GERMAN 3H03 New Europe:New Germ (In Engl)
Academic Year: Winter 2018
Instructor: Dr. Iris Bruce
Office: Togo Salmon Hall 502
Phone: 905-525-9140 x 24697
Office Hours: Tuesday 5:30-6:20; Thursday 4:30-5:20 or by appointment
- Course Objectives
- Textbooks, Materials & Fees
- Method of Assessment
- Policy on Missed Work, Extensions, and Late Penalties
- Additional Policies and Statements
- Topics and Readings
- Other Course Information
The course will trace continuities and shifts in the self-definition of West/East and contemporary, multicultural Germany. Students will explore different angles of 20th century German cultural history. They will identify common themes and motifs and analyze diverging developments in East/West and the united Germany through literature and film.
Textbooks, Materials & Fees:
Available at Titles, the university bookstore.
Arjouni, Jakob. Happy Birthday,Turk! (No Exit)
Hensel, Jana. After the Wall (PublicAffairs)
Schlink, Bernhard. The Reader (Vintage)
Rabinovici, Doron. Search for M. (Ariadne)
Tawada, Yoko. The Bridegroom Was a Dog (New Directions)
A New Germany in a New Europe. Eds. Todd Herzog & Sander Gilman (Routledge)
Films will include Stephen Daldry, The Reader; Bernhard Wicki, The Bridge; Doris Doerrie, Happy birthday, Turk!, Dani Levy, Alles auf Zucker! (Go for Zucker), Eytan Fox, Walk on Water, and Fatih Akin, The Edge of Heaven
Method of Assessment:
Assignments and Evaluations: (Due Dates)
Oral Presentation . . . . . . . . . . . . . . . . . 15%
Term paper (ca. 2000-2500 words) . . . . . 25% (due March 23, 2018)
Final Exam. . . . . . . . . . . . . . . . . . . . . . .30% (scheduled by Registrar’s Office)
2 Quizzes out of 3 . . . . . . . . . . . . . . . . . 20% (10% each; Jan. 12, Feb. 9 & March 13)
Participation . . . . . . . . . . . . . . . . . . . . . 10%
The final exam will ask specific and detailed questions about the lectures, films, and your reading assignments. You will have to identify authors, characters, titles of texts and films, and answer questions about themes and cultural backgrounds relating to the course material.
Policy on Missed Work, Extensions, and Late Penalties:
Written Work and Late Submissions:
Late work will be penalized: there will be a reduction of 3% per day on essays handed in late without permission, and they will receive no extensive commentary.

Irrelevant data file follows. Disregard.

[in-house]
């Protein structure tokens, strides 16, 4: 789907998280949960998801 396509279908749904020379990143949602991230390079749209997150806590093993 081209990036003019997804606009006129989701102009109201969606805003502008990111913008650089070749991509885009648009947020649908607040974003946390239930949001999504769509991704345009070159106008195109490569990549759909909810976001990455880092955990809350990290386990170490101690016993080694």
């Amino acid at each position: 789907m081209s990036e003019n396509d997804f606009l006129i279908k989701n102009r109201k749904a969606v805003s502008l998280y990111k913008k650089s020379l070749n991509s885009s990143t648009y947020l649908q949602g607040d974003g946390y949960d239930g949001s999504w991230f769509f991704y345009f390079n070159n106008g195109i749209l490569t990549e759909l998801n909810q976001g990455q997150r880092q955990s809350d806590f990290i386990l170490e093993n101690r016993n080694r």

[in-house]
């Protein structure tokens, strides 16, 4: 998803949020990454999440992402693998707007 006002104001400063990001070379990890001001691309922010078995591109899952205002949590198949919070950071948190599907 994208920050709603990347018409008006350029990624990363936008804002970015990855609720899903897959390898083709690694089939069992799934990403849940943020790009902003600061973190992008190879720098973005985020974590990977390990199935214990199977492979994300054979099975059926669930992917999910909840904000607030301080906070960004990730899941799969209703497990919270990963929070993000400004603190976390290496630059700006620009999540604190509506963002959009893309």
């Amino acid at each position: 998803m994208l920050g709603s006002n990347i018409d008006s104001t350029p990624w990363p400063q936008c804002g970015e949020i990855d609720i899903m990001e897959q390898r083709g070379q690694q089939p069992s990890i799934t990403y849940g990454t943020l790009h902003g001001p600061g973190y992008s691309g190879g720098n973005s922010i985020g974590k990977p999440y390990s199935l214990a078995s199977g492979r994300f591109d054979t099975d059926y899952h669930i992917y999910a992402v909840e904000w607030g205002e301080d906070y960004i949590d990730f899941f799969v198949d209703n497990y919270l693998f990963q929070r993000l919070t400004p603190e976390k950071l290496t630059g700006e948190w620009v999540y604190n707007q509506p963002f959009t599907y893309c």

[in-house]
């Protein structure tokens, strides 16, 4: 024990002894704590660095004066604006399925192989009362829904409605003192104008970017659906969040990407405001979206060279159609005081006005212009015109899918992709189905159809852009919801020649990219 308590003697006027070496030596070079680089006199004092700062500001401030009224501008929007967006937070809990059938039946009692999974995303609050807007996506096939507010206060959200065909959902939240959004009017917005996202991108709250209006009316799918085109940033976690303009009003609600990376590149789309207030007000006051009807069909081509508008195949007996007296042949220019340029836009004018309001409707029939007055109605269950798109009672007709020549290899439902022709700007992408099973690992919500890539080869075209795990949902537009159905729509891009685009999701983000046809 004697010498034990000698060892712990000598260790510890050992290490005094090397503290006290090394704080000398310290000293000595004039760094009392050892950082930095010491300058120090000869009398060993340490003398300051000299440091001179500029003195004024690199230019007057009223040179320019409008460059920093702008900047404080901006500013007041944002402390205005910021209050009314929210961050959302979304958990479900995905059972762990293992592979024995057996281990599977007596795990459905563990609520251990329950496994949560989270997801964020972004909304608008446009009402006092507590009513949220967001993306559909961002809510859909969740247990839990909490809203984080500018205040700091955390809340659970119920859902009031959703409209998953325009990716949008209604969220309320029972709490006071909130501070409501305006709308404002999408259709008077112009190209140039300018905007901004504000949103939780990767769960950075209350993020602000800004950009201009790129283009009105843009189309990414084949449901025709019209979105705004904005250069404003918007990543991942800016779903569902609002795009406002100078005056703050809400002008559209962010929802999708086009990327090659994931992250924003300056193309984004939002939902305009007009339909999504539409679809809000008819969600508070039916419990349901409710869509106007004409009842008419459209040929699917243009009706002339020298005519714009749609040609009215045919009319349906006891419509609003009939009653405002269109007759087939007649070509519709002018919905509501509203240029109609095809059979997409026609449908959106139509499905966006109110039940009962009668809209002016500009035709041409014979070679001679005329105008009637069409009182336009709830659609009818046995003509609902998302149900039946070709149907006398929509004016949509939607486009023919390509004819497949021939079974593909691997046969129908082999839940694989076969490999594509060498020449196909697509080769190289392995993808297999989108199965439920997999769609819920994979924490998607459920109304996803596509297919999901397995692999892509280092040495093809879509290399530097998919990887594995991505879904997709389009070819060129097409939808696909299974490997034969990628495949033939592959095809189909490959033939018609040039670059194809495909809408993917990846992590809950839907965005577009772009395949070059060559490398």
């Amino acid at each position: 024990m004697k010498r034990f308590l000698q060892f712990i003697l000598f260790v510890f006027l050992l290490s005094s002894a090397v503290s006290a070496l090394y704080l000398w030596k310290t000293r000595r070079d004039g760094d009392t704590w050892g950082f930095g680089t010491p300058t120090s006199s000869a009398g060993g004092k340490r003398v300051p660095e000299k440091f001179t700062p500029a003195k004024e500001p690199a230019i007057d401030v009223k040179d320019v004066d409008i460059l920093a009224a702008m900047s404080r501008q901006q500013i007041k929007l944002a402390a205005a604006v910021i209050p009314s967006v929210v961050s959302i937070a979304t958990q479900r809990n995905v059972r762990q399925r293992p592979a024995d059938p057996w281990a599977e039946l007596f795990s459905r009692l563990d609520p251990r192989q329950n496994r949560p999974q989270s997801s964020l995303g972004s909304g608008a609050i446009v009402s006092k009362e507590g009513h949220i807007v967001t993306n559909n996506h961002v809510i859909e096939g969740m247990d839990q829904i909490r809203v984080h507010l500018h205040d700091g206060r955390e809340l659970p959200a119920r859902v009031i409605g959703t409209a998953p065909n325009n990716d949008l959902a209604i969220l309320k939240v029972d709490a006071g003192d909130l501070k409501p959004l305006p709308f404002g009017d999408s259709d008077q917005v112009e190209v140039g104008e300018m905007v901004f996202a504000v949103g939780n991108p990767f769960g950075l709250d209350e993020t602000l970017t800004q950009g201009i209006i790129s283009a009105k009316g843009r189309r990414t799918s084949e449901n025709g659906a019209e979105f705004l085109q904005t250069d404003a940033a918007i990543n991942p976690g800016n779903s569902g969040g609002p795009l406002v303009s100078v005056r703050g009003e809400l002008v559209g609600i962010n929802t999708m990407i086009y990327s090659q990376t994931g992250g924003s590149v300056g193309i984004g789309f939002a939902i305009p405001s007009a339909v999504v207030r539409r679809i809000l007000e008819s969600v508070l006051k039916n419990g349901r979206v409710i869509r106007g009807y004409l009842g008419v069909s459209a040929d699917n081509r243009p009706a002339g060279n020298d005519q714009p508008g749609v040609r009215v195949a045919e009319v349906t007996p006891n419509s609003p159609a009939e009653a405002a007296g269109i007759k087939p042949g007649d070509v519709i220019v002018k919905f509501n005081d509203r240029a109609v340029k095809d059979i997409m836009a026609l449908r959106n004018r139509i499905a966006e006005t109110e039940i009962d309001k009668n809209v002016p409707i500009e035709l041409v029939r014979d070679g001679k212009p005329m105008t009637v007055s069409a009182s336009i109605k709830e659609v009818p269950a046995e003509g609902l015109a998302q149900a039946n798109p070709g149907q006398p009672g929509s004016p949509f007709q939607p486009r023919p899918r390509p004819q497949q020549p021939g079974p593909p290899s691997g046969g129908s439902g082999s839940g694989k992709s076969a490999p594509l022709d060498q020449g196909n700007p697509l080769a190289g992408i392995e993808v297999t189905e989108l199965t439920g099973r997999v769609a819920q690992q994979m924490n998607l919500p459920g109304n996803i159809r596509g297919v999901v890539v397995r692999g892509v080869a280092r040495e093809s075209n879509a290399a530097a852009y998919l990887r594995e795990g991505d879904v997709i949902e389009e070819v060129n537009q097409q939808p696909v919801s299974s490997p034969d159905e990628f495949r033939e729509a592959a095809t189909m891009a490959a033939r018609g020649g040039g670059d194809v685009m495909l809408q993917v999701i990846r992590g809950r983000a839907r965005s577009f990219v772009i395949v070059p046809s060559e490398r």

Late Assignment Policy:
All essays are due either in class or electronically by the end of the day on the assigned date.
Please Note the Following Policies and Statements:
You are expected to exhibit honesty and use ethical behaviour in all aspects of the learning process. Academic credentials you earn are rooted in principles of honesty and academic integrity.
Academic dishonesty is to knowingly act or fail to act in a way that results or could result in unearned academic credit or advantage. This behaviour can result in serious consequences, e.g. the grade of zero on an assignment, loss of credit with a notation on the transcript (notation reads: "Grade of F assigned for academic dishonesty"), and/or suspension or expulsion from the university.
It is your responsibility to understand what constitutes academic dishonesty. For information on the various types of academic dishonesty please refer to the Academic Integrity Policy, located at www.mcmaster.ca/academicintegrity
The following illustrates only three forms of academic dishonesty:
- Plagiarism, e.g. the submission of work that is not one’s own or for which other credit has been obtained.
- Improper collaboration in group work.
- Copying or using unauthorized aids in tests and examinations.
Email correspondence policy
It is the policy of the Faculty of Humanities that all email communication sent from students to instructors (including TAs), and from students to staff, must originate from each student’s own McMaster University email account. This policy protects confidentiality and confirms the identity of the student. Instructors will delete emails that do not originate from a McMaster email account.
Modification of course outlines